1. Services financiers et déploiement d'innovations agricoles au Sahel ...

    International Development Research Centre (IDRC) Digital Library (Canada)

    Services financiers et déploiement d'innovations agricoles au Sahel. Au cours des vingt dernières années, plusieurs innovations visant à améliorer les rendements des cultures vivrières ont été développées dans les centres de recherche agronomique d'Afrique de l'Ouest et par les chercheurs de la communauté ...

  2. The ideal Atomic Centre; Le Centre Atomique ideal

    Energy Technology Data Exchange (ETDEWEB)

    Mas, R [Commissariat a l' Energie Atomique, Saclay (France). Centre d' Etudes Nucleaires

    1965-07-01

    The author presents considerations which should prove to be of interest to all those who have to design, to construct and to operate a nuclear research centre. A large number of the ideas presented can also be applied to non-nuclear scientific research centres. In his report the author reviews: various problems with which the constructor is faced: ground-plan, infrastructure, buildings and the large units of scientific equipment in the centre, and those problems facing the director: maintenance, production, supplies, security. The author stresses the relationship which ought to exist between the research workers and the management. With this aim in view he proposes the creation of National School for Administration in Research which would train administrative executives for public or private organisations; they would be specialised in the fields of fundamental or applied research. (author) [French] L'auteur propose une base de reflexions a tous ceux qui doivent concevoir, realiser et faire vivre un Centre d'Etudes Nucleaires. Un grand nombre des idees exprimees peut d'ailleurs s'appliquer a un Centre d'Etudes Scientifiques non nucleaires. Dans son ouvrage, l'auteur passe en revue les differents problemes qui se posent au constructeur: plan, masse, infrastructure, batiments et grands appareils du Centre, et ceux qu'a a resoudre le directeur: entretien, fabrication, approvisionnements, securite. L'auteur insiste sur l'aspect des rapports qui doivent exister entre les chercheurs et ceux qui les administrent. Il propose a cette fin la creation d'une Ecole Nationale d'Administration de la Recherche qui formerait des cadres administratifs pour les organismes publics ou prives, specialises dans la Recherche fondamentale ou appliquee. (auteur)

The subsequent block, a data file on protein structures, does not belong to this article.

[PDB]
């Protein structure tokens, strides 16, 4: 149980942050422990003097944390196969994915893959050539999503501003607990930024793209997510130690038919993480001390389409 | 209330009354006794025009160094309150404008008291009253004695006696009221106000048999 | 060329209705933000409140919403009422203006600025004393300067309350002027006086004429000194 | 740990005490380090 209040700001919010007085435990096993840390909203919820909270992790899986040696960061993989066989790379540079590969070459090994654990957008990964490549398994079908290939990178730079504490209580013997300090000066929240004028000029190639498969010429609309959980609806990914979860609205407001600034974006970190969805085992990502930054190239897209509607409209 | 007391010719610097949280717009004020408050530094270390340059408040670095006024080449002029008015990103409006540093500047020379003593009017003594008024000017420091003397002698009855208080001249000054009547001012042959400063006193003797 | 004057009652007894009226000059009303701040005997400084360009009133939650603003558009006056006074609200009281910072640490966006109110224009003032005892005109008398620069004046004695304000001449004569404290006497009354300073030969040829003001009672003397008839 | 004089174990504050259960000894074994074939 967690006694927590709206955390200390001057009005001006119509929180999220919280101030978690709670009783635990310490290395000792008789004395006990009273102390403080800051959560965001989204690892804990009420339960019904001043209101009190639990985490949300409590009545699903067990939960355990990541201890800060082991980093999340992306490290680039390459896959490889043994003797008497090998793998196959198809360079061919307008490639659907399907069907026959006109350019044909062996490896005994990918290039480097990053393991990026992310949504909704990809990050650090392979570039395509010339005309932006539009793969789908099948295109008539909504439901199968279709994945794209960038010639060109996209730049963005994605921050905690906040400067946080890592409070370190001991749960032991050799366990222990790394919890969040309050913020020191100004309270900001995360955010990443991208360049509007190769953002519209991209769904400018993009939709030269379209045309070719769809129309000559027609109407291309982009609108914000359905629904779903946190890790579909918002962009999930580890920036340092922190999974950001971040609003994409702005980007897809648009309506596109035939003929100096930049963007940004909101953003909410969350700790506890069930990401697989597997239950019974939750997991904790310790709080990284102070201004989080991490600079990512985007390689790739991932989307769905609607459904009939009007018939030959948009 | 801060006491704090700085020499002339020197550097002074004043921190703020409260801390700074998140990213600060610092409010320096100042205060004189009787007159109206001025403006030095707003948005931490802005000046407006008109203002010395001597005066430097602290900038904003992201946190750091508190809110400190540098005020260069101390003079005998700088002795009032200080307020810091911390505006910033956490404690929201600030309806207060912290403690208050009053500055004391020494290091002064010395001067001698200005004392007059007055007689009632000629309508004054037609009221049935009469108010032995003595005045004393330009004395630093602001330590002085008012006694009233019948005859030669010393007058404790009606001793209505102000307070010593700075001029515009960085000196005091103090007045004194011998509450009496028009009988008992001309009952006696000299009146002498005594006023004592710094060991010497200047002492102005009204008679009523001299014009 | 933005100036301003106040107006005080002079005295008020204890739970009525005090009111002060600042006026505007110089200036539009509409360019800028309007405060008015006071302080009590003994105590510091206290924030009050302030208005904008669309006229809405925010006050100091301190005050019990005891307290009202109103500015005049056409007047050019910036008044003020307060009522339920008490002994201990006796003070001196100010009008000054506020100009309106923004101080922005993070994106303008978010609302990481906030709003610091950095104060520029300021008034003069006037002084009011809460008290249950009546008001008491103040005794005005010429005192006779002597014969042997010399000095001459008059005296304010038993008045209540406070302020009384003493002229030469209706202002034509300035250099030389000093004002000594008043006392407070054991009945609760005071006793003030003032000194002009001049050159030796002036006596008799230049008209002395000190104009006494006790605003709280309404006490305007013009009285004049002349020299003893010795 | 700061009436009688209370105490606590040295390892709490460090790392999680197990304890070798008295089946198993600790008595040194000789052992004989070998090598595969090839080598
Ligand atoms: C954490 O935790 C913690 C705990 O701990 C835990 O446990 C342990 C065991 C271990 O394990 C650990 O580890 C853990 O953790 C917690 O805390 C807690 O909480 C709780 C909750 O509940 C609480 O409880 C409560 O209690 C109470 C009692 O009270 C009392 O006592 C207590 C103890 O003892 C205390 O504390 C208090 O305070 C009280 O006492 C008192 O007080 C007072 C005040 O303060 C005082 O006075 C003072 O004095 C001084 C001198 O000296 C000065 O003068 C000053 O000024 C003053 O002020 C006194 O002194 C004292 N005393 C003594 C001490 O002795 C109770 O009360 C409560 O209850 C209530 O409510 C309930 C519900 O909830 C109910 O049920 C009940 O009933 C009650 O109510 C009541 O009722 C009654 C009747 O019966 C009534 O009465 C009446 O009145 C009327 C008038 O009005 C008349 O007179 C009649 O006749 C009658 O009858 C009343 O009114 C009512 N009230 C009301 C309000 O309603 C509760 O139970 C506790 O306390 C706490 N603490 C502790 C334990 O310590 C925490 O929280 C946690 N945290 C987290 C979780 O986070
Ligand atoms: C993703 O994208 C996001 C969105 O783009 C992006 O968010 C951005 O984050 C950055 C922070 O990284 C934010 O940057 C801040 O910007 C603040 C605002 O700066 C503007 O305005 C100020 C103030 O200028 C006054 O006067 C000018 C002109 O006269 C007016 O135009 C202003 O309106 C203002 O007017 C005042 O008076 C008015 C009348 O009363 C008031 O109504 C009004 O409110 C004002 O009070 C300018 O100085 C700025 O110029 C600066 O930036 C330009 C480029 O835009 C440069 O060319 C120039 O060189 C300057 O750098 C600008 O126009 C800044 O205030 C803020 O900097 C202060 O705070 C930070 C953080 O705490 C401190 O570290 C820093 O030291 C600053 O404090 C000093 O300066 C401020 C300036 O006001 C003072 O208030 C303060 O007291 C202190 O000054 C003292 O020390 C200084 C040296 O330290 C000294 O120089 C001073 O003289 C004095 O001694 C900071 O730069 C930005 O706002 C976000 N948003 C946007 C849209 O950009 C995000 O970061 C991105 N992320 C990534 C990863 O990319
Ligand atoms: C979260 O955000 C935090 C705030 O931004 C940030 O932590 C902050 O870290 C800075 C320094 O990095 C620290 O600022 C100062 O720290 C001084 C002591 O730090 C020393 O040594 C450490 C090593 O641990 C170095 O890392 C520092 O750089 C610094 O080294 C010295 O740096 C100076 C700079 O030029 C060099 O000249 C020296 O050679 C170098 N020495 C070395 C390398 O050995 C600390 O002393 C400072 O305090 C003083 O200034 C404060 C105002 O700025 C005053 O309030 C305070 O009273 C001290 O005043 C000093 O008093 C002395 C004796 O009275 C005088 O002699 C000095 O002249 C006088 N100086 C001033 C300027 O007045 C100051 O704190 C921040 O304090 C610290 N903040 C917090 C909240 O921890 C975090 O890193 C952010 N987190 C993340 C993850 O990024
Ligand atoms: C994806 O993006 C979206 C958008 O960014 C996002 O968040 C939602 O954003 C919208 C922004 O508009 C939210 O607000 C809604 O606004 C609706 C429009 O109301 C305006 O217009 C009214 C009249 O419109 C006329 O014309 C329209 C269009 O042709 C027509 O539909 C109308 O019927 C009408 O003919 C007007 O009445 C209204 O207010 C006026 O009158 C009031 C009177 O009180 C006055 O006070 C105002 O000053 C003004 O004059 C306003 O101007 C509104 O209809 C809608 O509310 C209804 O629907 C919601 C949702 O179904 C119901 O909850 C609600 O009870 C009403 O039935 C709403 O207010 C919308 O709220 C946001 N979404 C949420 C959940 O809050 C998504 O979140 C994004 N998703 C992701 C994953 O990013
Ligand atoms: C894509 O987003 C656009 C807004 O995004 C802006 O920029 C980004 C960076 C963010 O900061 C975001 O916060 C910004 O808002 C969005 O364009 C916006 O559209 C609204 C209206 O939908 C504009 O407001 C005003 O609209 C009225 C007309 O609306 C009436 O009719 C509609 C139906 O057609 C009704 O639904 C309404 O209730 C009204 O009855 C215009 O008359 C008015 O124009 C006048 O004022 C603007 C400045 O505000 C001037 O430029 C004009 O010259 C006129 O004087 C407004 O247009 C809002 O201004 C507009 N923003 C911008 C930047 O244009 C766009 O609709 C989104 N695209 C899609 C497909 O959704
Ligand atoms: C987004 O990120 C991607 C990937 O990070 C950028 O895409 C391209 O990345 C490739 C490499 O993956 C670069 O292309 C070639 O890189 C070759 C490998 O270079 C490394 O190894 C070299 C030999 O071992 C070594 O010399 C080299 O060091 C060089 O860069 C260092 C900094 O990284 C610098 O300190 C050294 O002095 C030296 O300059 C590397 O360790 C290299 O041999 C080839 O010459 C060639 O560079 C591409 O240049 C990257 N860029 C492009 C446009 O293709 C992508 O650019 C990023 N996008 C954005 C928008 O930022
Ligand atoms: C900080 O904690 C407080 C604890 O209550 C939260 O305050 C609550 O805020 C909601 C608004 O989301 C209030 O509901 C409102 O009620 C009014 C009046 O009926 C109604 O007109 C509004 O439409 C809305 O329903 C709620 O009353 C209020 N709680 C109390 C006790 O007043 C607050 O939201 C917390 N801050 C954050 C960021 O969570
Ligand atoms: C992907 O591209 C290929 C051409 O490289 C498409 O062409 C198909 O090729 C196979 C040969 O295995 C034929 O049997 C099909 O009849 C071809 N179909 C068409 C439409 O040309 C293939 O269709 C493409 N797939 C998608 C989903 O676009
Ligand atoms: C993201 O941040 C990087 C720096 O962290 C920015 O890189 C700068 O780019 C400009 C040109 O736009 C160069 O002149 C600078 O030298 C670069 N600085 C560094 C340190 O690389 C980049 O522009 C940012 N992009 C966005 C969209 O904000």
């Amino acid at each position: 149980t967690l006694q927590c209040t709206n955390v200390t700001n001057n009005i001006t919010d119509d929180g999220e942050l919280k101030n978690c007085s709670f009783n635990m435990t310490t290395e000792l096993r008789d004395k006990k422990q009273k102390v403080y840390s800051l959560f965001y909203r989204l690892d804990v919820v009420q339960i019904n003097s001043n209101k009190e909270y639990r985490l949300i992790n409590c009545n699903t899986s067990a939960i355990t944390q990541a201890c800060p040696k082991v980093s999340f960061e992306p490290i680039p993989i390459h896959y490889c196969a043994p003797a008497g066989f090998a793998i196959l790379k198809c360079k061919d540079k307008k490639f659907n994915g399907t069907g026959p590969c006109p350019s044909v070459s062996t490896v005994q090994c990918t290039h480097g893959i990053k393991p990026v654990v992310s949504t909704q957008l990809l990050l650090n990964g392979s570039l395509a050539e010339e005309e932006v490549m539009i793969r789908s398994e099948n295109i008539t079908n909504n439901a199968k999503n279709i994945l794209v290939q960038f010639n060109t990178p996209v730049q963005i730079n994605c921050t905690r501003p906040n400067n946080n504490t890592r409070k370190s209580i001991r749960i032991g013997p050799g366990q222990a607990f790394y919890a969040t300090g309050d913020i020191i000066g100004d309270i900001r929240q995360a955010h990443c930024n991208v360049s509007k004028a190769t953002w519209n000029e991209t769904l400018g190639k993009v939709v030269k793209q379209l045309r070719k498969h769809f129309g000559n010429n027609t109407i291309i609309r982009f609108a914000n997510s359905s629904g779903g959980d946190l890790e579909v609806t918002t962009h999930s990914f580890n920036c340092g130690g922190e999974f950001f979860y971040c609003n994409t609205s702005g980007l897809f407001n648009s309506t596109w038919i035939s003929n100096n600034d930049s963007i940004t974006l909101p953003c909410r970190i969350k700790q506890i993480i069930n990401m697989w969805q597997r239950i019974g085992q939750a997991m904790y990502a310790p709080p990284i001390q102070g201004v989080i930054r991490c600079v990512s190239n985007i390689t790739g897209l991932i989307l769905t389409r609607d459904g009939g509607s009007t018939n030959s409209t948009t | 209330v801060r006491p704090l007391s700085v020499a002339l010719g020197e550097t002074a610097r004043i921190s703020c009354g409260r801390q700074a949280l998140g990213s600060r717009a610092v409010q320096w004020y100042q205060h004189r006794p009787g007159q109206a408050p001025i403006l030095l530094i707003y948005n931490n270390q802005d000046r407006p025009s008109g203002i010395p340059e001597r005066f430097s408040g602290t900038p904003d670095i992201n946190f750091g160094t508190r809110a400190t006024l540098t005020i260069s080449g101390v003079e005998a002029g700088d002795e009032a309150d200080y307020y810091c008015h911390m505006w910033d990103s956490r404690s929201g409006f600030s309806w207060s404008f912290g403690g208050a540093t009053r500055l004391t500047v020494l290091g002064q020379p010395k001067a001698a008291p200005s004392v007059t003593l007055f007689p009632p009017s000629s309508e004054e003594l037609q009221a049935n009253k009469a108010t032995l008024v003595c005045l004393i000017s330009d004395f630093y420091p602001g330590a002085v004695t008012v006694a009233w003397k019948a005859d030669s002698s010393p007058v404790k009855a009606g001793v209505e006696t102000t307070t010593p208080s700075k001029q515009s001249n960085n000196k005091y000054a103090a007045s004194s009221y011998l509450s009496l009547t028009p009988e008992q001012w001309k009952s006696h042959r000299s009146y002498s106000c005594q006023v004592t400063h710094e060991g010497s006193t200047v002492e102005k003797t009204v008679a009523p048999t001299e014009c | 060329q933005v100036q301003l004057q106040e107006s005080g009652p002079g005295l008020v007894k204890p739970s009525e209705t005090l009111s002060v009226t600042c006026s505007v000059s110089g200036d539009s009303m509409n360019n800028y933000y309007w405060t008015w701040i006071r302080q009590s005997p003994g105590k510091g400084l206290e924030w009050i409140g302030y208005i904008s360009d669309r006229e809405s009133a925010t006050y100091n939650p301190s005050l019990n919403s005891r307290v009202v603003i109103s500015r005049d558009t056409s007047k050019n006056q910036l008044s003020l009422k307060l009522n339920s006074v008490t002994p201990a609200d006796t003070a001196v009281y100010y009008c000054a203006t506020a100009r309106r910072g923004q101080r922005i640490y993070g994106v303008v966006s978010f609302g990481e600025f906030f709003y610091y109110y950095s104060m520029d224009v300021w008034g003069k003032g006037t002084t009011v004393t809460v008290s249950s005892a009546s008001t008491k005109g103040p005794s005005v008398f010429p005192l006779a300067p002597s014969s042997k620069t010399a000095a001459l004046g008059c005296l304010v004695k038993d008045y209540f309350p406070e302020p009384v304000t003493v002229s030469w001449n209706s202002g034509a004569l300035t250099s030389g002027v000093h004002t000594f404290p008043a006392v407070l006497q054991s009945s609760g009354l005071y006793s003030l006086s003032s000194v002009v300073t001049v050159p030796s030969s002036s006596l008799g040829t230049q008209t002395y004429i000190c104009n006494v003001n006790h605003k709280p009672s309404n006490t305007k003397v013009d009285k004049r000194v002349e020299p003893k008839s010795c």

3. Ultra-relativistic Au+Au and d+Au collisions:

    Science.gov (United States)

    Back, B. B.; Baker, M. D.; Ballintijn, M.; Barton, D. S.; Betts, R. R.; Bickley, A. A.; Bindel, R.; Budzanowski, A.; Busza, W.; Carroll, A.; Chai, Z.; Decowski, M. P.; García, E.; Gburek, T.; George, N.; Gulbrandsen, K.; Gushue, S.; Halliwell, C.; Hamblen, J.; Hauer, M.; Heintzelman, G. A.; Henderson, C.; Hofman, D. J.; Hollis, R. S.; Hołyński, R.; Holzman, B.; Iordanova, A.; Johnson, E.; Kane, J. L.; Katzy, J.; Khan, N.; Kucewicz, W.; Kulinich, P.; Kuo, C. M.; Lin, W. T.; Manly, S.; McLeod, D.; Mignerey, A. C.; Nouicer, R.; Olszewski, A.; Pak, R.; Park, I. C.; Pernegger, H.; Reed, C.; Remsberg, L. P.; Reuter, M.; Roland, C.; Roland, G.; Rosenberg, L.; Sagerer, J.; Sarin, P.; Sawicki, P.; Seals, H.; Sedykh, I.; Skulski, W.; Smith, C. E.; Stankiewicz, M. A.; Steinberg, P.; Stephans, G. S. F.; Sukhanov, A.; Tang, J.-L.; Tonjes, M. B.; Trzupek, A.; Vale, C.; van Nieuwenhuizen, G. J.; Vaurynovich, S. S.; Verdier, R.; Veres, G. I.; Wenger, E.; Wolfs, F. L. H.; Wosiek, B.; Woźniak, K.; Wuosmaa, A. H.; Wysłouch, B.

    In this talk I will review PHOBOS data on charged particle multiplicities, obtained in Au+Au and d+Au collisions at RHIC. The general features of the Au+Au pseudorapidity distributions results will be discussed and compared to those of /line{p}p collisions. The total charged particle multiplicity, scaled by the number of participant pairs, is observed to be about 40% higher in Au+Au collisions than in /line{p}p and d+Au systems, but, surprisingly at the same level of e+e- collisions. Limiting fragmentation scaling is seen to be obeyed in Au+Au collisions.

  4. Les agriculteurs tracent une nouvelle voie au Kenya | CRDI - Centre ...

    International Development Research Centre (IDRC) Digital Library (Canada)

    20 janv. 2014 ... L'équipe est soutenue par le Fonds canadien de recherche sur la sécurité alimentaire internationale (FCRSAI), initiative concertée du CRDI et d'Affaires étrangères, Commerce et Développement Canada. Le FCRSAI supervise 21 projets ... Kenya food security agriculture. Des organismes oeuvrant au ...

  5. Kenya AIDS Vaccine Initiative (KAVI) : un centre d'excellence en ...

    International Development Research Centre (IDRC) Digital Library (Canada)

    Ce projet est une initiative conjointe de l'Université de Nairobi, au Kenya, et des universités du Manitoba et de Toronto, au Canada. L'objectif : faire de la Kenya AIDS Vaccine Initiative (KAVI) un centre d'excellence pour la formation aux essais de vaccins contre le VIH et à d'autres essais en matière de prévention à ...

  6. Facteurs influençant l'initiation au traitement antirétroviral des personnes vivant avec le VIH dans les Centres de Traitement Agréés de Bamenda et de Bertoua au Cameroun